A coroner apologised to the family of a ‘loveable’ Sheffield motorcyclist for being unable to find out why he died in a fatal crash.
Assistant coroner Tanyka Rawden said despite hearing from medical experts and police officers she was unable to determine what caused biker Andrew ‘Gus’ Dawes to crash on Rivelin Road on August 27, 2017.
Mr Dawes, of Grenoside, who was described by his family as a ‘loveable rogue’, died in hospital two weeks later at the age of just 39.
Ms Rawden recorded a narrative verdict and told Mr Dawes’ relatives: “I am very sorry that we can’t answer the questions you have because that’s what we try to do.
“There is no explanation we can offer and I am afraid you are probably leaving with as many questions as you came in with and I am very sorry about that.”
John Edwards, a surgeon at the Northern General Hospital where Mr Dawes’ was taken following the crash, said the rider was a type-two diabetic and paramedics found he had higher than average blood sugar levels at the scene.
But he added he was unable to confirm or deny if that would have affected his concentration.
He said: “The circumstances of this incident may suggest a medical episode of the rider which may have affected the rider but I am unable to find a final conclusion.”
Collision investigator PC Andy Howes said he attended the scene of the incident 24 hours later and also carried out tests on the bike.
He told the inquest there were no faults with Mr Dawes’ green and black Kawasaki Ninja ZX-10R and nothing on the road which would have caused the incident.
He said dash cam footage from a motorist travelling in the opposite direction showed Mr Dawes veer onto the other side of the road and collide with the kerb and then a tree.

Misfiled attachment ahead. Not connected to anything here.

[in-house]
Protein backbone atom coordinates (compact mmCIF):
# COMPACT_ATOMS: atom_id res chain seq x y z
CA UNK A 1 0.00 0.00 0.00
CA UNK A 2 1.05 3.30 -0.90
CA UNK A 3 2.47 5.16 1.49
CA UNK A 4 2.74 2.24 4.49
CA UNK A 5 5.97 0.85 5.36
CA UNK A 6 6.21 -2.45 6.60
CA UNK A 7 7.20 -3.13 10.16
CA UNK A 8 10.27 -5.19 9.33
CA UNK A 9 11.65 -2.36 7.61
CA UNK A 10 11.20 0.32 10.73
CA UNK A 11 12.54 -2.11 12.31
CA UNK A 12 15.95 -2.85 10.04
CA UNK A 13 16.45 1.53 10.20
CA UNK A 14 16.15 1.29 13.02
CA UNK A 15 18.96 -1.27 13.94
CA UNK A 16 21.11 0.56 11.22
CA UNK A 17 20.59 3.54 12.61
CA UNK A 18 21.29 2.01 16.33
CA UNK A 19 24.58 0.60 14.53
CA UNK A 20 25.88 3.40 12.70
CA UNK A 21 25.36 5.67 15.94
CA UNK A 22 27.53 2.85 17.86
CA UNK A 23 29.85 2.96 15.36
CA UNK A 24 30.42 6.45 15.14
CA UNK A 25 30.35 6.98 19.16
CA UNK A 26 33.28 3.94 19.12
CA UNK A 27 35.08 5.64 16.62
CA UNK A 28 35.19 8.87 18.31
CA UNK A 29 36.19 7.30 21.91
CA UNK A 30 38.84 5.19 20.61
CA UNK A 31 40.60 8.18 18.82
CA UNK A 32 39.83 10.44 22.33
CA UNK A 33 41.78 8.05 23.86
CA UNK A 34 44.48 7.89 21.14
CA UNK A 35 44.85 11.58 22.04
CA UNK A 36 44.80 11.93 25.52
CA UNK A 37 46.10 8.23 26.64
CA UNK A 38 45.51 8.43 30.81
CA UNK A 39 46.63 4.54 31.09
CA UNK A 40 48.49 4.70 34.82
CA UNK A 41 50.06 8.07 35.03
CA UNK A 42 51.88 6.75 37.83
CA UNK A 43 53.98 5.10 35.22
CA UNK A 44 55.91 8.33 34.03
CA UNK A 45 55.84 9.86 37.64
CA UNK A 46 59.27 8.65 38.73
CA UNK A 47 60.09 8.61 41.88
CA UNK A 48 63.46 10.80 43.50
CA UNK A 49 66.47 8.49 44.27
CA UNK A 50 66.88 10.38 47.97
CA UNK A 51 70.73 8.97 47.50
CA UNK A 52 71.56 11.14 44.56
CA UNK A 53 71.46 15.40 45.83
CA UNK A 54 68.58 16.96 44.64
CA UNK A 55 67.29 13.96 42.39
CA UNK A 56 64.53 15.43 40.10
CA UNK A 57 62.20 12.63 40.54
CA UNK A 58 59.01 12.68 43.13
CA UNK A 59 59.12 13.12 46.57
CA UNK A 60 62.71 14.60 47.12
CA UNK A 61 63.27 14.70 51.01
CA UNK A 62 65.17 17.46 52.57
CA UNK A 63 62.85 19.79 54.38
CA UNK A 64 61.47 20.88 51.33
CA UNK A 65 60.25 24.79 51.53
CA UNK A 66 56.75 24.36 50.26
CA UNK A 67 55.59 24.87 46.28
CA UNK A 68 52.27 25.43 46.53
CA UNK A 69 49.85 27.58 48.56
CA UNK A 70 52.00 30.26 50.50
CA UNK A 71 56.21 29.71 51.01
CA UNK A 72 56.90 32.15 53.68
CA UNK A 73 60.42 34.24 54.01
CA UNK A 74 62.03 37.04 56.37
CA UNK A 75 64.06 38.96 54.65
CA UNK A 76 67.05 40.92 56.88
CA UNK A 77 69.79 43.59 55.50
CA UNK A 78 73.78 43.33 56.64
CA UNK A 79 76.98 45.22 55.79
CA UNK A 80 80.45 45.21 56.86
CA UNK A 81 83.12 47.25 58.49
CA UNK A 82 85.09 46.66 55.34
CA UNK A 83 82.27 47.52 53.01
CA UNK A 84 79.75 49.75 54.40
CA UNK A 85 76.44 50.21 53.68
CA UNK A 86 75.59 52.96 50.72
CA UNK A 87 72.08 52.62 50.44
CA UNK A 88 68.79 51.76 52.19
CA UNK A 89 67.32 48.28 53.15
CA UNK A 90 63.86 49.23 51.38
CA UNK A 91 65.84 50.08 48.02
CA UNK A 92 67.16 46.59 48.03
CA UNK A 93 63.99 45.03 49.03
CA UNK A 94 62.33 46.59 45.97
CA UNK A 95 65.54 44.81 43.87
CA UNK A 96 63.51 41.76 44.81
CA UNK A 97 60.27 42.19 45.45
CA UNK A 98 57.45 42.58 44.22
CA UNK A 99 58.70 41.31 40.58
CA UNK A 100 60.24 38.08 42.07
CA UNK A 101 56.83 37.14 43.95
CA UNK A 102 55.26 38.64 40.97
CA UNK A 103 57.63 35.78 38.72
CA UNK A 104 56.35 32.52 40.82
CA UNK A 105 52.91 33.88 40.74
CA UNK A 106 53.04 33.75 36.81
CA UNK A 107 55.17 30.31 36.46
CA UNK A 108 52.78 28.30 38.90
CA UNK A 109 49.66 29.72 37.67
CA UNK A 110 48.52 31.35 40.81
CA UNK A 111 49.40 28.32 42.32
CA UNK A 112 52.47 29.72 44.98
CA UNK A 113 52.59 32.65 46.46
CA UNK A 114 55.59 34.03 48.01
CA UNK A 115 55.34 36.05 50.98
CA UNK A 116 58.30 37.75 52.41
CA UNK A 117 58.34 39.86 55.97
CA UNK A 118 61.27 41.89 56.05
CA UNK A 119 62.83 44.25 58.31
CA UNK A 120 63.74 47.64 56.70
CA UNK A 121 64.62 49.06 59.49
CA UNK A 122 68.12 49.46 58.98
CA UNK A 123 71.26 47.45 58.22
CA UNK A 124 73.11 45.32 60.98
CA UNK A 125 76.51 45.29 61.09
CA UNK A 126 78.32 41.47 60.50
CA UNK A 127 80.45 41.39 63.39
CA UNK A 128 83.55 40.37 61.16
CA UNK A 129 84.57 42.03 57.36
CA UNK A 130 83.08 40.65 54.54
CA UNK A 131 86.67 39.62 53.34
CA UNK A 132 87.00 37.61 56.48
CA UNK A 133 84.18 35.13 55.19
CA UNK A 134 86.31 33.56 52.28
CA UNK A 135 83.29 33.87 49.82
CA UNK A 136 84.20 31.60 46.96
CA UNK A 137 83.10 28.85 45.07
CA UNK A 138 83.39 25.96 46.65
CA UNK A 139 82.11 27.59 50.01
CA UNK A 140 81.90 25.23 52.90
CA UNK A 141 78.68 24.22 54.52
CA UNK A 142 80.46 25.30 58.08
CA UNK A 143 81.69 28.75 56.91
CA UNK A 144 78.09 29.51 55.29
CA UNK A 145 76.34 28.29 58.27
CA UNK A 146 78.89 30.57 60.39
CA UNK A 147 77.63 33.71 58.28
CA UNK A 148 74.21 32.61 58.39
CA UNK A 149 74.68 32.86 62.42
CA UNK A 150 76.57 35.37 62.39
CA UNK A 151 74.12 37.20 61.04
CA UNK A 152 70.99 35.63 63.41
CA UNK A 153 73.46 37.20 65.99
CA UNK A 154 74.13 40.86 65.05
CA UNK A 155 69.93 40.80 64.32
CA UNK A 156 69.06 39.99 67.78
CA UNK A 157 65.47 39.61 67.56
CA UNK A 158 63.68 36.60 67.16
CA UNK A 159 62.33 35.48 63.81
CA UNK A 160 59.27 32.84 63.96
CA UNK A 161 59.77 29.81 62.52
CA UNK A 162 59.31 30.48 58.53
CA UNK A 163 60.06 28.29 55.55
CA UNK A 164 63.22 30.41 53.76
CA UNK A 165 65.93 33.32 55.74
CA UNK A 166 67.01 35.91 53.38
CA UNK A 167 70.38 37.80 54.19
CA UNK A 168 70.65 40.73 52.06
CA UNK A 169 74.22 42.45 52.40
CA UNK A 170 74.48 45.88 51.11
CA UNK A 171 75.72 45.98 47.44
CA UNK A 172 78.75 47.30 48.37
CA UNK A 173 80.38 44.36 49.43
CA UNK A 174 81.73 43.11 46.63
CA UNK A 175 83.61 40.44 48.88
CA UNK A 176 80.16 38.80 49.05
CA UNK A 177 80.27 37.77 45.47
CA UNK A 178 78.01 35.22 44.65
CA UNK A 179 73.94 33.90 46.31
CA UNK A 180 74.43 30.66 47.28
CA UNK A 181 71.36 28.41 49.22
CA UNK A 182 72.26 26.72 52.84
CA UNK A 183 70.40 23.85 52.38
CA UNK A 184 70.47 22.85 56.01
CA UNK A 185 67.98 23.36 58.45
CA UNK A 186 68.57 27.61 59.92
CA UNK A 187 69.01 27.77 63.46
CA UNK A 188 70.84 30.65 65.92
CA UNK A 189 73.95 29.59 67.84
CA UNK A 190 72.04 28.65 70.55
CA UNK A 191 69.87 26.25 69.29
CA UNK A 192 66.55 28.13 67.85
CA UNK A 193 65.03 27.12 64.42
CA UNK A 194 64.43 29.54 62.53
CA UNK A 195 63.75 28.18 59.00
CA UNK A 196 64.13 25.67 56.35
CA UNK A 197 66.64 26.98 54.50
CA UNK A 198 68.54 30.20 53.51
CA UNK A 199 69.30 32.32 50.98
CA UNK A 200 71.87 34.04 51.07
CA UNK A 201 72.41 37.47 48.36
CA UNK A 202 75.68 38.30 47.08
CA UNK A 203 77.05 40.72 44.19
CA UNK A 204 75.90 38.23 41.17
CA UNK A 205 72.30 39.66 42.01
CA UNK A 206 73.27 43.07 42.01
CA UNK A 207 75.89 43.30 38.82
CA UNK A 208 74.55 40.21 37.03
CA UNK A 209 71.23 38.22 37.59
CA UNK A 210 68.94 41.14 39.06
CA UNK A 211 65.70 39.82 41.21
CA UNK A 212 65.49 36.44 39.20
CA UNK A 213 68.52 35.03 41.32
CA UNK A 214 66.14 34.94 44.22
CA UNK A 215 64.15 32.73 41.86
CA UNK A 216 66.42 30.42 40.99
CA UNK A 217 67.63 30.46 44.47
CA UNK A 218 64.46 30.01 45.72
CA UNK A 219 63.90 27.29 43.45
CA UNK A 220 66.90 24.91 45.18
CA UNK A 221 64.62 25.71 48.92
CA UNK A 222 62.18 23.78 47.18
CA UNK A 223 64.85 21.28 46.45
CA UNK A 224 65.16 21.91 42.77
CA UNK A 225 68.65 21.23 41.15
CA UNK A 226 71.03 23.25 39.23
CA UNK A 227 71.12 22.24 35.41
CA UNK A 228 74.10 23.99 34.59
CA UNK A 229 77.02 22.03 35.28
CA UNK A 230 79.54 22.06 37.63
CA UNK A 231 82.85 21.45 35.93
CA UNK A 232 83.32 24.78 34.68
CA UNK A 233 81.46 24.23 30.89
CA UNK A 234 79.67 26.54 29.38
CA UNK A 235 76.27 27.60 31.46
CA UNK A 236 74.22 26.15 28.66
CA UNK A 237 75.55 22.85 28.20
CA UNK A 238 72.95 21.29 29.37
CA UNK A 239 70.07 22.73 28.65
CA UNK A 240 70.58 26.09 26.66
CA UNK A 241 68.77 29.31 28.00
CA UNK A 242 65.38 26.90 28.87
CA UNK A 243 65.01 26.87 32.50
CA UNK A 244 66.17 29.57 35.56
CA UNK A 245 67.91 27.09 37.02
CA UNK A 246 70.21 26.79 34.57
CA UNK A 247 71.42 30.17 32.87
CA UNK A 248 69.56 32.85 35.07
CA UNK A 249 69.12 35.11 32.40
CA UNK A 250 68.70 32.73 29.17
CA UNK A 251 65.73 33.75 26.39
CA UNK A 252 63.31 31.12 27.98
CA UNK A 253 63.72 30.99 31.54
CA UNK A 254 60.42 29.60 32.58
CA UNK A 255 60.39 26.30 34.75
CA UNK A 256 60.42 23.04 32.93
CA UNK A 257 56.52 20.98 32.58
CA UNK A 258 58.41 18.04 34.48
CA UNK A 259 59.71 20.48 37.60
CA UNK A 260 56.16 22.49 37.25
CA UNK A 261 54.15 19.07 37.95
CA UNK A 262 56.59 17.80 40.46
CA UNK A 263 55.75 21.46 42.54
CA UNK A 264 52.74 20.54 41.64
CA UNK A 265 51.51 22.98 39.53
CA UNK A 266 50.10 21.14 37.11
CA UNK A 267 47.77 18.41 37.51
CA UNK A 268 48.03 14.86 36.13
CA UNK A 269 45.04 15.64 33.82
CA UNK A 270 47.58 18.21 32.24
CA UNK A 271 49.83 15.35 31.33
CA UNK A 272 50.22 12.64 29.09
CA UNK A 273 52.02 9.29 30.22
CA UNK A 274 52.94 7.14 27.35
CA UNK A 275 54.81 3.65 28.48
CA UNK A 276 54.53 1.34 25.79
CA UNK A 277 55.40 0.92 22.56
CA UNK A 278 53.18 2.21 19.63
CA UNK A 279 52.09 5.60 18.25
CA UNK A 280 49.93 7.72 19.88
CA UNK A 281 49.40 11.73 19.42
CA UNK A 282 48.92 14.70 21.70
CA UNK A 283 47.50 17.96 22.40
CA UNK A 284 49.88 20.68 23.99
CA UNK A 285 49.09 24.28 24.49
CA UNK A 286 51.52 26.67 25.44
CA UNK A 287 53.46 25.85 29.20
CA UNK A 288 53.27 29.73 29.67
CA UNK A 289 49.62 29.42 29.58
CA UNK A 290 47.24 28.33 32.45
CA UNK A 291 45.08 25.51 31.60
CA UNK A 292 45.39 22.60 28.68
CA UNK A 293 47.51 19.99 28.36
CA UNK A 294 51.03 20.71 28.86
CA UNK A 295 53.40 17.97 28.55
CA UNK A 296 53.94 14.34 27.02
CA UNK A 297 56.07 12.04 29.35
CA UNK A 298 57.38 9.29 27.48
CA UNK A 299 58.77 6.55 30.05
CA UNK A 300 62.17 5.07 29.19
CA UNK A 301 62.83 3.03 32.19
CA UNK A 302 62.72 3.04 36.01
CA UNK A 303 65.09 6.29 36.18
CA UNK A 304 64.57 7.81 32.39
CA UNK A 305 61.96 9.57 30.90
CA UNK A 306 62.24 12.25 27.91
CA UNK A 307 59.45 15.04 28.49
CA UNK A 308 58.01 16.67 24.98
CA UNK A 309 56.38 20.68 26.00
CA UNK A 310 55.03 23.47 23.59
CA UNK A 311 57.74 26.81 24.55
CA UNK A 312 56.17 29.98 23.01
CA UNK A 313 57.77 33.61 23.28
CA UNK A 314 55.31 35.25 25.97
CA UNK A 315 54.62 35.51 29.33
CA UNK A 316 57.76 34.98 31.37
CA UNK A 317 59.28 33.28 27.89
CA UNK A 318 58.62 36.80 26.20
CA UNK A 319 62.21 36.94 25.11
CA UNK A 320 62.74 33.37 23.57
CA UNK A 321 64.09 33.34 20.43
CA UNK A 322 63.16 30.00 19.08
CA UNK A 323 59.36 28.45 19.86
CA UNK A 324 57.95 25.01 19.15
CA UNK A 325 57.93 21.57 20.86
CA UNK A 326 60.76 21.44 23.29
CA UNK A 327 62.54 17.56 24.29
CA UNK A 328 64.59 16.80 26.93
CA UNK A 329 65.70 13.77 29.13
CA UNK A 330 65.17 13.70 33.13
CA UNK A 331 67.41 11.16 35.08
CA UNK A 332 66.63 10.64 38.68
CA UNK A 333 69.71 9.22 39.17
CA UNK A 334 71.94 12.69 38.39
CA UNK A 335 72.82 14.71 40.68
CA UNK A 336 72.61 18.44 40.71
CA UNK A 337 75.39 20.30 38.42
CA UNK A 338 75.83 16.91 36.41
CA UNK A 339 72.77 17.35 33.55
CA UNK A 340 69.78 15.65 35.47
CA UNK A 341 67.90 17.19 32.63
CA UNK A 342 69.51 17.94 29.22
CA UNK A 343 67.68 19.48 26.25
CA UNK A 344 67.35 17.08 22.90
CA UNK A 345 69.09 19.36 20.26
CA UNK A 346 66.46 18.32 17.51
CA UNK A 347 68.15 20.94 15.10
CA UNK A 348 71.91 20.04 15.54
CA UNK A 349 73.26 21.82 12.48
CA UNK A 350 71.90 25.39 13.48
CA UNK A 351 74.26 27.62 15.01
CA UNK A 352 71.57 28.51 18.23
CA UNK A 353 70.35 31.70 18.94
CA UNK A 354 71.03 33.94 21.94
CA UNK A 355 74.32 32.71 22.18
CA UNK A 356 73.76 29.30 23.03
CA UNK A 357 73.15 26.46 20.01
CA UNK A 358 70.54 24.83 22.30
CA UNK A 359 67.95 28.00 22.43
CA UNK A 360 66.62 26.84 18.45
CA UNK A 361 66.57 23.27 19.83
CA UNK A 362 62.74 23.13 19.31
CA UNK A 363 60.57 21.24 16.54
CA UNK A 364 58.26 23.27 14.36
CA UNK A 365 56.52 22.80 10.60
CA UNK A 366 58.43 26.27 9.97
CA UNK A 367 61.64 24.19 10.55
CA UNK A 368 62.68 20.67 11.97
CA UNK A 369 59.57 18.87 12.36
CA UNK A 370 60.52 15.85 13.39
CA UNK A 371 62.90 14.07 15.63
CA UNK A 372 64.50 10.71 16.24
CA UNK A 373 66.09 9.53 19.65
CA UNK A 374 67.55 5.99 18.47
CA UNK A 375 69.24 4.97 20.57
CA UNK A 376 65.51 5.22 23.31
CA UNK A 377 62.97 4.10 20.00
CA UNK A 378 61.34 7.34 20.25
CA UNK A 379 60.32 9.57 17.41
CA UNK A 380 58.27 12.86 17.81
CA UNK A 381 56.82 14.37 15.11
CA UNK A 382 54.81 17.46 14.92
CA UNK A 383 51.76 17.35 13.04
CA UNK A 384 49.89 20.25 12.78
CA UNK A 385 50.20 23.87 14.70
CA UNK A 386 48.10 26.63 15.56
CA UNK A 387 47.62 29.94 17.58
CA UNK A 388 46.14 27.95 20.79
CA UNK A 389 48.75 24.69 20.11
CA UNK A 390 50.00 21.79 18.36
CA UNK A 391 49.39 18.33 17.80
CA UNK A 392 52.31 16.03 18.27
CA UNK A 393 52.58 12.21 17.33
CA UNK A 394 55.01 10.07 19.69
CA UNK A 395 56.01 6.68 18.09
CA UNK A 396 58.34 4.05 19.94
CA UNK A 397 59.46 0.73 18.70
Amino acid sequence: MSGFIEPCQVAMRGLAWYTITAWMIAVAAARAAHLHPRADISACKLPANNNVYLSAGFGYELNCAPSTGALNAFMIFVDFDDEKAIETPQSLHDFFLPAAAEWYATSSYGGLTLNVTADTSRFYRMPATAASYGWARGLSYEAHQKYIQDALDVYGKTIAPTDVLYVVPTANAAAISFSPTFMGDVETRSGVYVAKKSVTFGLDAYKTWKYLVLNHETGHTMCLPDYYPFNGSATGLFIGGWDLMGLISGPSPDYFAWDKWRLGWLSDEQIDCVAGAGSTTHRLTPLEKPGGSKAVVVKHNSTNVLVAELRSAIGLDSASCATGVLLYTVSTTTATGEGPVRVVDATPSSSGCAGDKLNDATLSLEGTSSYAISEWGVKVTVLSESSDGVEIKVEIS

But the officer also said he was unable to establish what meant Mr Dawes was unable to control the bend.
PC Howes added: “The rider was thrown from the motorcycle and the motorcycle then slides across the road. There were no marks or evidence which could assist me to work out any pre-impact speed.”
In recording a narrative verdict, Ms Rawden said: “It’s unexplainable and so desperately tragic for someone who was an experienced rider to go out on a ride and not come home.”
Speaking after the hearing, Mr Dawes brother, Craig, 43, thanked ‘everyone who tried to help along the way’.
He said: “Gus’ motto was always that he was here for a good time, not a long time. He was a loveable rogue “
Craig said the family were satisfied that the inquest had found there was no rider error but added it was ‘bittersweet’.
He added: “We can’t fault anyone who was involved in his care – they all did what they could and without them he would have been dead not long before the crash.
“Gus loved fun, loved life and loved partying. It’s just such a sad loss.”
Hundreds of riders from across the country joined a procession at Mr Dawes’ funeral in September 2017.